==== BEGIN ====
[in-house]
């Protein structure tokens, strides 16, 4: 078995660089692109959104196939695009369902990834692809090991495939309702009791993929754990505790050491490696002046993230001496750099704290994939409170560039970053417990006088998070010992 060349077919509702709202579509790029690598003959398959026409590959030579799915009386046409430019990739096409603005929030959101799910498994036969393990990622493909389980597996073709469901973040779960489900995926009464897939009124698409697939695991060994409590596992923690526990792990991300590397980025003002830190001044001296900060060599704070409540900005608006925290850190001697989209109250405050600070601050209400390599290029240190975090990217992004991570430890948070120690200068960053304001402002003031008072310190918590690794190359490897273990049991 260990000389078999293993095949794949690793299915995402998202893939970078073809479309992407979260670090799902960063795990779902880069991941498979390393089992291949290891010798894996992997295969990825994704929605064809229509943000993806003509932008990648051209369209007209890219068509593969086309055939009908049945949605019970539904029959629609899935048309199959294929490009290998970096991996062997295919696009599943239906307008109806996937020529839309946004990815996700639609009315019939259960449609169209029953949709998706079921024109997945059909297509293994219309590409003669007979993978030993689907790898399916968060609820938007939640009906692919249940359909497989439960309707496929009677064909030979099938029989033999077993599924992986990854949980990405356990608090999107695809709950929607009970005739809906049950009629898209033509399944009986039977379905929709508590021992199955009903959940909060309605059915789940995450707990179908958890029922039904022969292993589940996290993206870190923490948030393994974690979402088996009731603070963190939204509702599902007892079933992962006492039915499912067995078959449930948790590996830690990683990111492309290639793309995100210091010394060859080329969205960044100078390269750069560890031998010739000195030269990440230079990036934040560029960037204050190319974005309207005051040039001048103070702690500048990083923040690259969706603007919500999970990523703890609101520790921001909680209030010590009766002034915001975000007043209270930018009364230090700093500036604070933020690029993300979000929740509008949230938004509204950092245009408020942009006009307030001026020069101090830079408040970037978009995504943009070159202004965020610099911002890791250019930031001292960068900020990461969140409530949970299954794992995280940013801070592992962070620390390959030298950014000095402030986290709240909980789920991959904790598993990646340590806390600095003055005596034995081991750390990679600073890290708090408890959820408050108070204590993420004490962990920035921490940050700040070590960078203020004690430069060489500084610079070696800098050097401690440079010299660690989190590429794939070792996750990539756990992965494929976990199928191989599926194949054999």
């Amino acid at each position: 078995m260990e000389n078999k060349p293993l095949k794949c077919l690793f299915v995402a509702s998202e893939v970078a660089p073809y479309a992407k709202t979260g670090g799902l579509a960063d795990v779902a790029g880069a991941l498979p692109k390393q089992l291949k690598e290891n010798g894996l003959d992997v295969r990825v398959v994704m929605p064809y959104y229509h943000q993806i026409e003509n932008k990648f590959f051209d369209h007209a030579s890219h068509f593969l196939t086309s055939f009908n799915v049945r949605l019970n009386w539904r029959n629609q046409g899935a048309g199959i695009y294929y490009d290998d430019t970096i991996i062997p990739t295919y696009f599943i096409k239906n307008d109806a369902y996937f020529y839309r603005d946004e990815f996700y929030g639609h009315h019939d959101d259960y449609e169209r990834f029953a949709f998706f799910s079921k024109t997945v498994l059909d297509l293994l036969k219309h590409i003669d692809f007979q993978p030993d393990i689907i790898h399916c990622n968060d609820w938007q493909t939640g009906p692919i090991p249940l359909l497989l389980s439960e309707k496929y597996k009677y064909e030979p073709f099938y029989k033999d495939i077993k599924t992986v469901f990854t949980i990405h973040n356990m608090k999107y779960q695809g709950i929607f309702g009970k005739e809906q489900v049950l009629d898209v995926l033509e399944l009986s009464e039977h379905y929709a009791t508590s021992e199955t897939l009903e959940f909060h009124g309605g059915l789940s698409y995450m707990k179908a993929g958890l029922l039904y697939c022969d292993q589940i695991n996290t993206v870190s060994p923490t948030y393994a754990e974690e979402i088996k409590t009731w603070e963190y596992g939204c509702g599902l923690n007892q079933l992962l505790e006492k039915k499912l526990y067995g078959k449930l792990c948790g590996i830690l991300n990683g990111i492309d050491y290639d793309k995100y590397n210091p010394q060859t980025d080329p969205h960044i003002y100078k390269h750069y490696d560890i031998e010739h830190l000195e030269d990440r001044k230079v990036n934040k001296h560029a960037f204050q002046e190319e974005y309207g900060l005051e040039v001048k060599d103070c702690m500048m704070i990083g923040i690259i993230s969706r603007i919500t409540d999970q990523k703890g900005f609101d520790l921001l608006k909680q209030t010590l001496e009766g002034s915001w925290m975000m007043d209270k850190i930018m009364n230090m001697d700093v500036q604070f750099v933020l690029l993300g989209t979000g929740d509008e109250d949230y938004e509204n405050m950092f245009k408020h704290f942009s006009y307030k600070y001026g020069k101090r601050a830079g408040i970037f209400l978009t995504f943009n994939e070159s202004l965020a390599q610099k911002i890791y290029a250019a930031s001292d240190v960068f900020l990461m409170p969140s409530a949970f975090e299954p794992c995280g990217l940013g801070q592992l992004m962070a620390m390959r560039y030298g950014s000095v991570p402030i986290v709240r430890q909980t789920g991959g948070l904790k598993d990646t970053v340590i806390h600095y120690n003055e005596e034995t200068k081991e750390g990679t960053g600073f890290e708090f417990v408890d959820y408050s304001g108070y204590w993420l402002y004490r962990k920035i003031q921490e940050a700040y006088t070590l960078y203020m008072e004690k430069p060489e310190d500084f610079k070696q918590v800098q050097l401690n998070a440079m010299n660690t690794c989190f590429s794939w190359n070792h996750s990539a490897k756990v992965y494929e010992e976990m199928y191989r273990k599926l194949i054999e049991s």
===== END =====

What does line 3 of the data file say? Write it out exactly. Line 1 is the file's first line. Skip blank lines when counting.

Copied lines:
């Amino acid at each position: 078995m260990e000389n078999k060349p293993l095949k794949c077919l690793f299915v995402a509702s998202e893939v970078a660089p073809y479309a992407k709202t979260g670090g799902l579509a960063d795990v779902a790029g880069a991941l498979p692109k390393q089992l291949k690598e290891n010798g894996l003959d992997v295969r990825v398959v994704m929605p064809y959104y229509h943000q993806i026409e003509n932008k990648f590959f051209d369209h007209a030579s890219h068509f593969l196939t086309s055939f009908n799915v049945r949605l019970n009386w539904r029959n629609q046409g899935a048309g199959i695009y294929y490009d290998d430019t970096i991996i062997p990739t295919y696009f599943i096409k239906n307008d109806a369902y996937f020529y839309r603005d946004e990815f996700y929030g639609h009315h019939d959101d259960y449609e169209r990834f029953a949709f998706f799910s079921k024109t997945v498994l059909d297509l293994l036969k219309h590409i003669d692809f007979q993978p030993d393990i689907i790898h399916c990622n968060d609820w938007q493909t939640g009906p692919i090991p249940l359909l497989l389980s439960e309707k496929y597996k009677y064909e030979p073709f099938y029989k033999d495939i077993k599924t992986v469901f990854t949980i990405h973040n356990m608090k999107y779960q695809g709950i929607f309702g009970k005739e809906q489900v049950l009629d898209v995926l033509e399944l009986s009464e039977h379905y929709a009791t508590s021992e199955t897939l009903e959940f909060h009124g309605g059915l789940s698409y995450m707990k179908a993929g958890l029922l039904y697939c022969d292993q589940i695991n996290t993206v870190s060994p923490t948030y393994a754990e974690e979402i088996k409590t009731w603070e963190y596992g939204c509702g599902l923690n007892q079933l992962l505790e006492k039915k499912l526990y067995g078959k449930l792990c948790g590996i830690l991300n990683g990111i492309d050491y290639d793309k995100y590397n210091p010394q060859t980025d080329p969205h960044i003002y100078k390269h750069y490696d560890i031998e010739h830190l000195e030269d990440r001044k230079v990036n934040k001296h560029a960037f204050q002046e190319e974005y309207g900060l005051e040039v001048k060599d103070c702690m500048m704070i990083g923040i690259i993230s969706r603007i919500t409540d999970q990523k703890g900005f609101d520790l921001l608006k909680q209030t010590l001496e009766g002034s915001w925290m975000m007043d209270k850190i930018m009364n230090m001697d700093v500036q604070f750099v933020l690029l993300g989209t979000g929740d509008e109250d949230y938004e509204n405050m950092f245009k408020h704290f942009s006009y307030k600070y001026g020069k101090r601050a830079g408040i970037f209400l978009t995504f943009n994939e070159s202004l965020a390599q610099k911002i890791y290029a250019a930031s001292d240190v960068f900020l990461m409170p969140s409530a949970f975090e299954p794992c995280g990217l940013g801070q592992l992004m962070a620390m390959r560039y030298g950014s000095v991570p402030i986290v709240r430890q909980t789920g991959g948070l904790k598993d990646t970053v340590i806390h600095y120690n003055e005596e034995t200068k081991e750390g990679t960053g600073f890290e708090f417990v408890d959820y408050s304001g108070y204590w993420l402002y004490r962990k920035i003031q921490e940050a700040y006088t070590l960078y203020m008072e004690k430069p060489e310190d500084f610079k070696q918590v800098q050097l401690n998070a440079m010299n660690t690794c989190f590429s794939w190359n070792h996750s990539a490897k756990v992965y494929e010992e976990m199928y191989r273990k599926l194949i054999e049991s």